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Tuesday, January 8, 2013

Experts say mentally ill patients in ERs reaching ‘crisis’ levels

CONCORD – Treatment of the mentally ill is reaching crisis proportions due to a lack of psychiatric beds, a coalition of mental health providers warned at a press conference Monday.

Over a five-month period last summer and fall, 26 adults and seven children were reportedly waiting in a hospital emergency room for an inpatient bed, according to figures that New Hampshire Hospital collected for the state. ...

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CONCORD – Treatment of the mentally ill is reaching crisis proportions due to a lack of psychiatric beds, a coalition of mental health providers warned at a press conference Monday.

Over a five-month period last summer and fall, 26 adults and seven children were reportedly waiting in a hospital emergency room for an inpatient bed, according to figures that New Hampshire Hospital collected for the state.

“Emergency departments are inherently unsafe places to maintain individuals who are psychotic, and or have high impulsivity and or poor judgment,” said Ken Norton, executive director of the state chapter of the National Alliance on Mental Illness. “This practice heightens the risk for the patient, staff and the general public.”

Individual patients can wait days and weeks before getting the proper treatment. The groups also said emergency room care is in violation of inpatient treatment.

“There is little doubt that holding people in emergency departments is contrary to NH law as defined in RSA 135-C and subsequently violates individual’s civil liberties,” said an issue summary prepared by the coalition.

Dr. P. Travis Harker of Concord spoke of his experience as a medical professor licensed to treat for anxiety, depression and conditions such as bipolar disorder.

“Unfortunately, access is a serious problem in our state,” Hasker said. “Following a referral to one of the community mental health centers, I have patients wait for four to 10 weeks to access psychiatric care because the health centers are stretched so thin.”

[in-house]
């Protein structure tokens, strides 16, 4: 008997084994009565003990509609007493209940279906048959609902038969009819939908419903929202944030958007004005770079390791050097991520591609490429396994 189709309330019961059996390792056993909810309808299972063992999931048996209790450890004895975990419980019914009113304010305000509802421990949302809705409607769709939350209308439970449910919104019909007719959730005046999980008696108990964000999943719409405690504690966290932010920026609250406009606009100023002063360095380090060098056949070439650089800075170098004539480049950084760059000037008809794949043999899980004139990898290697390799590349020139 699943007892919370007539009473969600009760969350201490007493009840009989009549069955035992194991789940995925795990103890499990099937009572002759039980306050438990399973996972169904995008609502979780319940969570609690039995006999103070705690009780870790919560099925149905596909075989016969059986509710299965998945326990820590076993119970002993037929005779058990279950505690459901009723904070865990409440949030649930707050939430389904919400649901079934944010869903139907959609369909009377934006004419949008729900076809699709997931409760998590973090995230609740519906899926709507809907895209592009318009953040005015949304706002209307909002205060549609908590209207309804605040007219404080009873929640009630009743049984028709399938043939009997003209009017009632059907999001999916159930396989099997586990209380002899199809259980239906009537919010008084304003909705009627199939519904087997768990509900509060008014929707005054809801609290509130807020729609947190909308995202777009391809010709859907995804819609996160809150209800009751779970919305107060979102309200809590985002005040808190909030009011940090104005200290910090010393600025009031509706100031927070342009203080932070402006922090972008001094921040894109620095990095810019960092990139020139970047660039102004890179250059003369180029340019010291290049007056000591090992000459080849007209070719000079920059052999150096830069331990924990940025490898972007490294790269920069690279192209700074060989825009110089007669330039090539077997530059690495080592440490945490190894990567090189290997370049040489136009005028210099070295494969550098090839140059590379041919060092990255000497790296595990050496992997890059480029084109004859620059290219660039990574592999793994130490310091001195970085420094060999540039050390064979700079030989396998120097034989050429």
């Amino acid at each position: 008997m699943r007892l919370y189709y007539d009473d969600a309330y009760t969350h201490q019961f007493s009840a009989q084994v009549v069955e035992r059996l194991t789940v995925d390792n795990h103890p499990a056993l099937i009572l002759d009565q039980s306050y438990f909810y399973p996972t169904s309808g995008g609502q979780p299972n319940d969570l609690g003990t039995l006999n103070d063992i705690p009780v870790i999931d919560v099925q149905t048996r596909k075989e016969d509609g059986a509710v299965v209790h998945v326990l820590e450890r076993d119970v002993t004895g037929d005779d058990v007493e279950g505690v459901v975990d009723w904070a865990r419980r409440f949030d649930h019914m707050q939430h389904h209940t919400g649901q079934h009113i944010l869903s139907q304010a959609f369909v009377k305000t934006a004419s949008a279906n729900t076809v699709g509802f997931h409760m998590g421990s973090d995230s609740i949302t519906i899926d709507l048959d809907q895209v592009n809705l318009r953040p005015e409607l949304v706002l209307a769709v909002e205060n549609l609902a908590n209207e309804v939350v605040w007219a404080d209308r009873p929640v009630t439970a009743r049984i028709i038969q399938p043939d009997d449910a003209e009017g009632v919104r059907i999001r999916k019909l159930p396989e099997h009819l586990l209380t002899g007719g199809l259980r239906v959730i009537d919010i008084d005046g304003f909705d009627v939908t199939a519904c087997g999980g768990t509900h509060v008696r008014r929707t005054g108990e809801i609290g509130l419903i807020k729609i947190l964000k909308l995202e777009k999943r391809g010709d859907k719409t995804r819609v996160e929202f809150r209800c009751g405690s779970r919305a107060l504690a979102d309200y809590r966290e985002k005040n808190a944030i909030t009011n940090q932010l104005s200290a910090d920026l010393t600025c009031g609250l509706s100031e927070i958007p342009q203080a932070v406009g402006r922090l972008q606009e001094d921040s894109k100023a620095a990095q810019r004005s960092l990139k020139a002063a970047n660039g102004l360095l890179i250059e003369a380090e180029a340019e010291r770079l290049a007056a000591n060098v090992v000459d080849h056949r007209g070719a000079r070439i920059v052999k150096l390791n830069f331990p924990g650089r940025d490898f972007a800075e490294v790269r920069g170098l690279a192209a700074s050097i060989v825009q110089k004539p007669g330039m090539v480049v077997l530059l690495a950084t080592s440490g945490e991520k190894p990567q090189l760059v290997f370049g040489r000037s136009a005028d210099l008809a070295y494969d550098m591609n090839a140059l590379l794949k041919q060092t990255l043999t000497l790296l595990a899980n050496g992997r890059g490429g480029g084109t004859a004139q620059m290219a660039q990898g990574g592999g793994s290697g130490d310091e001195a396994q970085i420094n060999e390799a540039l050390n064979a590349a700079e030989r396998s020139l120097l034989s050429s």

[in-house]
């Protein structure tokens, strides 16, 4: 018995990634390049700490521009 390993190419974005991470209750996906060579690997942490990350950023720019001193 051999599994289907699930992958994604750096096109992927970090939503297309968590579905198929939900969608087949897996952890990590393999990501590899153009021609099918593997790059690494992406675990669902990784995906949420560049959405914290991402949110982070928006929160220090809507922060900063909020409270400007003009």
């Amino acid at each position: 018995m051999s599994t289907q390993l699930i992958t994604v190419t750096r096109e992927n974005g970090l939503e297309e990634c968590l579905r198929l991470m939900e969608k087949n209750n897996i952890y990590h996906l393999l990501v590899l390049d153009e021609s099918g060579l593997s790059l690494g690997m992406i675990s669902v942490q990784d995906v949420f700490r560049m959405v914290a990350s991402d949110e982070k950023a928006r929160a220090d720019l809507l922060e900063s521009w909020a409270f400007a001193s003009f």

Last month, Health and Human Services Commissioner Nick Toumpas acknowledged this was a problem and announced plans to open a new 12-bed unit at New Hampshire Hospital.

Amy Messer with the Disabilities Rights Center said this was not a good, long-term solution.

“At best, this is a Band-Aid solution that may temporarily reduce the number of people being held in emergency rooms,” Messer said in a statement Monday. “It continues the state’s over-reliance on institutions rather than on a robust community system that can prevent hospitalization. Without increasing the capacity of the community mental health system, those 12 beds will be filled, while those ready to be discharged will remain in the hospital awaiting the services that would allow them to return to the community.”

Nancy Rollins, HHS director of community-based care, said the reopened beds at New Hampshire Hospital will probably not be ready until July.

In the meantime, the state is working on plans to offer “bridge housing” for 130 low-income individuals, many with mental health issues, because the federal Section 8 Housing Program has a multiyear waiting list.

“Anything we can do to loosen up the crunch for housing can help a great deal,” Rollins said.

The DRC is demanding a better long-term solution. The organization and its clients have launched a class action suit against the state in federal court, contending the current mental health system is unconstitutionally failing to meet the standard of care.

Several speakers at the press conference called upon Gov. Maggie Hassan and the Legislature to begin with this budget to finance reforms identified in a 10-year action plan for mental health completed in 2008 but never financed.

Kevin Landrigan can reached at 321-7040 or klandrigan@nashuatelegraph.com. Also, follow Landrigan on Twitter (@Klandrigan).